Battlefield 3 – Pads are Crap
November 6, 2011 § 1 Comment
I know. I am a PC gamer, and as such, should look on at consoles with derision and pity. Poor little boxes trying to cope in a world of hex-core processors and graphics cards the size of a small hatchback… but sometimes, things do look better from behind those two little grey sticks. Racing games are immensely more enjoyable on a 50 inch plasma TV, third-person shooters don’t make me want to vomit, and occasionally (rarely, in all honesty), the casual nature of console-multiplayer makes some FPS games easier to enjoy… Black Ops, I’m looking at you.
Sometimes, it’s for slightly less comfort-related reasons. Battlefield 3 is something of a monster to run, and I was more than a little doubtful my ageing HD4850 would cope with the strain of all that lens-flare… so, I did something naughty.
I bought it for the Xbox 360.
Don’t take this post as console abuse; I am very much a fan of the 360 and what it does, it does well. I’ve enjoyed a number of multi-format games on it too, mostly for comfort, sometimes because a friend of mine has it for their 360, and multiplayer is always better with people you know. I have refused to buy a Call of Duty game on the PC since the first Modern Warfare, simply because the drop-in nature of the MP feels better on the consoles, and the PC versions always feel like ports. But sadly, after a few hours playing Battlefield 3, it becomes more than a little apparent that this is less a port, and more a lite-version compared to the PC.
Seriously, the single-player campaign was fun(ish), but the second you delve into the open, bullet-filled-and-on-fire arms of online play, the differences between the 360 and the PC become painfully clear. Maps feel tighter, smaller and oddly denser. Spawn-camping, while difficult, is a practiced norm and people are simply unwilling to work as part of a team. The number of times a defib-carrying team-mate simply steps over my still-warm body and sprints away… or the support guy decides to go Rambo and leaves us all with no ammo, and no chance… PC-Battlefield was never like this.
Stop shouting at me, and allow me to elaborate.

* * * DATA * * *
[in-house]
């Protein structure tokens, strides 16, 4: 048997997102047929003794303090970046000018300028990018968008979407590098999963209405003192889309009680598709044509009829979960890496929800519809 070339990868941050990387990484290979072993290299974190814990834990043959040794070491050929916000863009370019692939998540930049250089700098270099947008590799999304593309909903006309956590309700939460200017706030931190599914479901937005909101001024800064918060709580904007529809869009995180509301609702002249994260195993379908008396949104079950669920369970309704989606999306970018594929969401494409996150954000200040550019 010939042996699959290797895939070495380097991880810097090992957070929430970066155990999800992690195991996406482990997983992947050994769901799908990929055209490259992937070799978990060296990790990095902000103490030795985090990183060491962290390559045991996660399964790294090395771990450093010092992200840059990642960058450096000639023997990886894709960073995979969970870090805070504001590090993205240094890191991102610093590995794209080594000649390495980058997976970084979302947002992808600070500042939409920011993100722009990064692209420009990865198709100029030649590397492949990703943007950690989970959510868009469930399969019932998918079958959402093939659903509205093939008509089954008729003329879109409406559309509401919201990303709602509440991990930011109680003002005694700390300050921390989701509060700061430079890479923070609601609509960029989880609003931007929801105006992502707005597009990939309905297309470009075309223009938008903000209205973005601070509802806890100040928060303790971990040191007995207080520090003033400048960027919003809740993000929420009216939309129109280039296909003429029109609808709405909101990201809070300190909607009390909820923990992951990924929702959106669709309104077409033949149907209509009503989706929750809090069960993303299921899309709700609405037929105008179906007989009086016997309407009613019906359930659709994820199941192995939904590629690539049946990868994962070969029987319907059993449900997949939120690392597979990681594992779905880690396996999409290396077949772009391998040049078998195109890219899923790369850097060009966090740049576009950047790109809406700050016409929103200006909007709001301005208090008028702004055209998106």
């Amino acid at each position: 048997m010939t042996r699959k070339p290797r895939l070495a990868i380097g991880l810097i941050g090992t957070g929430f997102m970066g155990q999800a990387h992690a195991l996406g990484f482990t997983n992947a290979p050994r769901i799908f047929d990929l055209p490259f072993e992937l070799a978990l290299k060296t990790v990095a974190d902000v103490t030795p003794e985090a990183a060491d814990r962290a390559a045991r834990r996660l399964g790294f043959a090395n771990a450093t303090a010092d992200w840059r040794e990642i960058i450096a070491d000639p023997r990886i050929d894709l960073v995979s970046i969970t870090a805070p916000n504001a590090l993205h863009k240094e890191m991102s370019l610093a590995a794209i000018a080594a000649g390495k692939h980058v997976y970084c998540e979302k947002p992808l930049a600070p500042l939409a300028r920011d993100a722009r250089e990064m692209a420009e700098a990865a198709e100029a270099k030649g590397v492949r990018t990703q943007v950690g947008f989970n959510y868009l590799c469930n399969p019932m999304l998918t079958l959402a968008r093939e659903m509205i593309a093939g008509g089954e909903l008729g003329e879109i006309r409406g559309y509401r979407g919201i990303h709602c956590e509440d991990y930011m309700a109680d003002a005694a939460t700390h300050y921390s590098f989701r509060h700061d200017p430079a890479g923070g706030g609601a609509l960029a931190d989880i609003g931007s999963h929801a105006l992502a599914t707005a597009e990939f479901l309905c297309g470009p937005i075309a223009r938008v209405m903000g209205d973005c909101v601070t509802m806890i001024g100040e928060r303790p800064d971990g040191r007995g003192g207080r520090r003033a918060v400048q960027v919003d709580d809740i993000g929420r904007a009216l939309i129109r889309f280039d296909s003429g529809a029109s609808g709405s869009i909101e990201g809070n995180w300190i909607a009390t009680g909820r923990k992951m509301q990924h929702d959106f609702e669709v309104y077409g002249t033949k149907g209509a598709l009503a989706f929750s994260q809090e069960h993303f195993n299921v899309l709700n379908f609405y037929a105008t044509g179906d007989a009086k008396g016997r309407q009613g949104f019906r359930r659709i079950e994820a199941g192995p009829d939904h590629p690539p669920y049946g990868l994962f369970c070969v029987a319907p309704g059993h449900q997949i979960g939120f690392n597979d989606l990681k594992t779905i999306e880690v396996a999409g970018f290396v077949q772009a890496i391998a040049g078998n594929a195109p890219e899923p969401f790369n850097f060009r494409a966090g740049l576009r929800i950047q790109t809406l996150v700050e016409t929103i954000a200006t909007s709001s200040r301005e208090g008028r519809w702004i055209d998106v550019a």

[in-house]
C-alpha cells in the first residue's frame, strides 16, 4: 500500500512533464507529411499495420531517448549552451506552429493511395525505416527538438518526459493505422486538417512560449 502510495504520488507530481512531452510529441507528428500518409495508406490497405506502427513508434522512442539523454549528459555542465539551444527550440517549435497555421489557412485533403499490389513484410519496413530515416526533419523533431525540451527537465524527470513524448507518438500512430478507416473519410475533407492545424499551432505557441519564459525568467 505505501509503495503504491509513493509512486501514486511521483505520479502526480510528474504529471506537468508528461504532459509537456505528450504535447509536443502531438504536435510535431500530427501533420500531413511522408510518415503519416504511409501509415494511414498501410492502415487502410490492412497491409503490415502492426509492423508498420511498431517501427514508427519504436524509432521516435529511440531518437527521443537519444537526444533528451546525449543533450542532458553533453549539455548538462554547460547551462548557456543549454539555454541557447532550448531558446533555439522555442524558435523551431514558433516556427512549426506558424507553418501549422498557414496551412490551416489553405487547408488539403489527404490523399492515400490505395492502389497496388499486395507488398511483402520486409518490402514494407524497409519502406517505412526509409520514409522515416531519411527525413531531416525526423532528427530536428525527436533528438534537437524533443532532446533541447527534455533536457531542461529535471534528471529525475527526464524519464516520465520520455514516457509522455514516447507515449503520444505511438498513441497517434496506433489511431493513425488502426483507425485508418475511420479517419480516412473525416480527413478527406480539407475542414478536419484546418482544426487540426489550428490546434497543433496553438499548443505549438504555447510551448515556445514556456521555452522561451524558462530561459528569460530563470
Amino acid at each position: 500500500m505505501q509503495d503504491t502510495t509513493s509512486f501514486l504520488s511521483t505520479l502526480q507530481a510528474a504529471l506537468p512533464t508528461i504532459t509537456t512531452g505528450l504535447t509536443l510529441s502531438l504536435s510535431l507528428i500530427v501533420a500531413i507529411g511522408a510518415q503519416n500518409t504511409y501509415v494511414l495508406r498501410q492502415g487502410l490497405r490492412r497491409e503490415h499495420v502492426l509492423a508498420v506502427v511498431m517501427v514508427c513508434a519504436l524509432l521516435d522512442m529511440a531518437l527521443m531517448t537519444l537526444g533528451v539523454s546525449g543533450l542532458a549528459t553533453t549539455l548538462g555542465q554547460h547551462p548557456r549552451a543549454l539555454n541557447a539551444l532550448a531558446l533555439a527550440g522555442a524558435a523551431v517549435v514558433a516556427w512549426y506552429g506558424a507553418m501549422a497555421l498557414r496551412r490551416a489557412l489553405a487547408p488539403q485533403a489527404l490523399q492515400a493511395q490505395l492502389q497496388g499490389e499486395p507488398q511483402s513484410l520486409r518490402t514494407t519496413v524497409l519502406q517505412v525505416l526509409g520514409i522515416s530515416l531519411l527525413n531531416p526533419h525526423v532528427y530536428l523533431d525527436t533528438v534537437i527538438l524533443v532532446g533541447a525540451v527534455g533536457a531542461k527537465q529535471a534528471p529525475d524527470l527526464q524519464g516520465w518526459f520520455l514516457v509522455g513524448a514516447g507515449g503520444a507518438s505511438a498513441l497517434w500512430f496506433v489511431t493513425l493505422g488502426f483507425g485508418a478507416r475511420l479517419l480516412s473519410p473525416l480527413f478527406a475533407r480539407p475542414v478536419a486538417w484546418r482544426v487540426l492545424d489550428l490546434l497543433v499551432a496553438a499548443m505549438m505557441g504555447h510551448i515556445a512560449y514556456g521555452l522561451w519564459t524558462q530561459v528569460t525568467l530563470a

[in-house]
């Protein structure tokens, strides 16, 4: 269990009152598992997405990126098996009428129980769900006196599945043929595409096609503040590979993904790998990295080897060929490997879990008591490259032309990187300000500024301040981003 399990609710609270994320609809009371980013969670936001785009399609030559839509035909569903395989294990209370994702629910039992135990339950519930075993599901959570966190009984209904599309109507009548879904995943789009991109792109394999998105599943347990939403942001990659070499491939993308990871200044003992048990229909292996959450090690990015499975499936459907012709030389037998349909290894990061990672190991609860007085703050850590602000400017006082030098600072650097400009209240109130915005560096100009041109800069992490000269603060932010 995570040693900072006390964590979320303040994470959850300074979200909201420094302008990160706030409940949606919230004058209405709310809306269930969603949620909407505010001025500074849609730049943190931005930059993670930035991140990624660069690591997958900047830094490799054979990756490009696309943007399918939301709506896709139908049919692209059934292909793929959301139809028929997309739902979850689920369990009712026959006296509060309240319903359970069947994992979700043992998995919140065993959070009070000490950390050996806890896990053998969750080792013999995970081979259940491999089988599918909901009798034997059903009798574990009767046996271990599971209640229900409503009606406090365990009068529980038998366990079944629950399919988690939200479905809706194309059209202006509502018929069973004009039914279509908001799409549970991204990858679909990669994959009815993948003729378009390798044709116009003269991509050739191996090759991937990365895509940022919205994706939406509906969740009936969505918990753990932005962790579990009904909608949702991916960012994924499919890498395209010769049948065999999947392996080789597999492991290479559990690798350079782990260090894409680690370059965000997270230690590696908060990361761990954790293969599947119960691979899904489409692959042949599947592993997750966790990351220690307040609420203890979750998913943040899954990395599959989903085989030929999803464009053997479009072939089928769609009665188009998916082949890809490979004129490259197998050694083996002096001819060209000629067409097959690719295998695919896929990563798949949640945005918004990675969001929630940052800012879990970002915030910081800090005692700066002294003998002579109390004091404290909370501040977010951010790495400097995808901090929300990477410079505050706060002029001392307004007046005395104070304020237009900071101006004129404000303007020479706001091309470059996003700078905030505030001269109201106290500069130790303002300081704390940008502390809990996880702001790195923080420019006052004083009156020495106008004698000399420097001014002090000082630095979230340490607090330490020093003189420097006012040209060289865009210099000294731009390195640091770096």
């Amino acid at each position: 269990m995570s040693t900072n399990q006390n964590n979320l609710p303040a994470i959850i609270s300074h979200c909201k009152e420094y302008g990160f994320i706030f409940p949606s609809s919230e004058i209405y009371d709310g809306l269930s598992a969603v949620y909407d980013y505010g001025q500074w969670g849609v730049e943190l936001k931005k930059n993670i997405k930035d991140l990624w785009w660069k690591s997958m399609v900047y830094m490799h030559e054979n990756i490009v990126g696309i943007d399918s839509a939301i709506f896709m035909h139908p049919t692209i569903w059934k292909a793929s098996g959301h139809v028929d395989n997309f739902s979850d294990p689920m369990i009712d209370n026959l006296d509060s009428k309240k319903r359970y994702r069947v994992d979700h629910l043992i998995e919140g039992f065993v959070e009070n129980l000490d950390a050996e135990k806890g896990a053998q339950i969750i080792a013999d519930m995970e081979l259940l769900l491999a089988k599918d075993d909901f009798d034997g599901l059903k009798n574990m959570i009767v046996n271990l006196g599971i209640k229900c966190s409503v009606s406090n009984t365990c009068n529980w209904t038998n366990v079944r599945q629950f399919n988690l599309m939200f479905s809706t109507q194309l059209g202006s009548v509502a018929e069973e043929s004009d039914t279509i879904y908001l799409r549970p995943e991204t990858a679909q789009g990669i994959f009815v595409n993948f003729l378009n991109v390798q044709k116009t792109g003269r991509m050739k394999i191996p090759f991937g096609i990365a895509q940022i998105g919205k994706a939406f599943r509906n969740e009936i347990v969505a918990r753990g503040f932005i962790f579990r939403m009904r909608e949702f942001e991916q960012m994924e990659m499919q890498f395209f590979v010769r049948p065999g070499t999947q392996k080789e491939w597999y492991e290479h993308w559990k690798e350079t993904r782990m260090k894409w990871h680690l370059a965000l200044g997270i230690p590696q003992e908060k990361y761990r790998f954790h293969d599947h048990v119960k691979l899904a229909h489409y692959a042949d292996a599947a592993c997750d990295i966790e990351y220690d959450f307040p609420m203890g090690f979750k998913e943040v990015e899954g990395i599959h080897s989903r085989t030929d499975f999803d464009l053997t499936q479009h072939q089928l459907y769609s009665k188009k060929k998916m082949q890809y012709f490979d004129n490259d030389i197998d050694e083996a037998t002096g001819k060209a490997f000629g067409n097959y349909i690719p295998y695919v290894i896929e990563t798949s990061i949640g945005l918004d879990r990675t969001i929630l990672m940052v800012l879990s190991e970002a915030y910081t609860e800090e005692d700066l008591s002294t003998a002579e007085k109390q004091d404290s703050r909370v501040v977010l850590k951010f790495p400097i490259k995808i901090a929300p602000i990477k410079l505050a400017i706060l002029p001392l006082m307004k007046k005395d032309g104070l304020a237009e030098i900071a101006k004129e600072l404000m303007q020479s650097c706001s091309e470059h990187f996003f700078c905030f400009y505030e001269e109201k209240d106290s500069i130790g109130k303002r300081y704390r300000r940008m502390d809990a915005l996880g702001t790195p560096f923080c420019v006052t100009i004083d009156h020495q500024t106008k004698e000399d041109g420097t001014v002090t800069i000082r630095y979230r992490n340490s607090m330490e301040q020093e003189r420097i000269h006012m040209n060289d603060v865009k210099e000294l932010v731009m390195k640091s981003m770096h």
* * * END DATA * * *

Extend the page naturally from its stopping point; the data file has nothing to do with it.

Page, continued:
When I played Battlefield 2 way back in the day, the one thing that always stuck with me was just how organised it felt, even when playing on a public server; squads had leadership, spotting was more important than shooting in most cases, and squads almost always moved together. Attacks were concerted thanks to the excellent radial menu everyone had access to, and with a decent sniper in the squad, you would know where and when to attack a given capture point. It was amazing how everyone slotted into their roles almost automatically- medics hung back, spraying first-aid kits at assault troops who had fallen back with injuries; engineers would hit the flanks, keeping an eye out for armour; spec-ops chaps would be behind the enemy, spotting and knifing with wild abandon… all this organization, with several complete strangers? This is why Battlefield 2 was great.
I tended towards the spec-ops “ninja” role – sneaking behind enemy lines and C4-ing artillery guns and radio dishes, to de-fang and de-eyeball the enemy commander respectively. It was so much fun that I actually got good at it. So good, there were some games where our squad leader would drop me in behind enemy positions from a transport chopper before carrying on the assault on a capture point, knowing I’d get the job done. On a public server, when was the last time you trusted anyone to do the job right? I certainly never have outside BF2… maybe BF2142, but that’s a different blog post.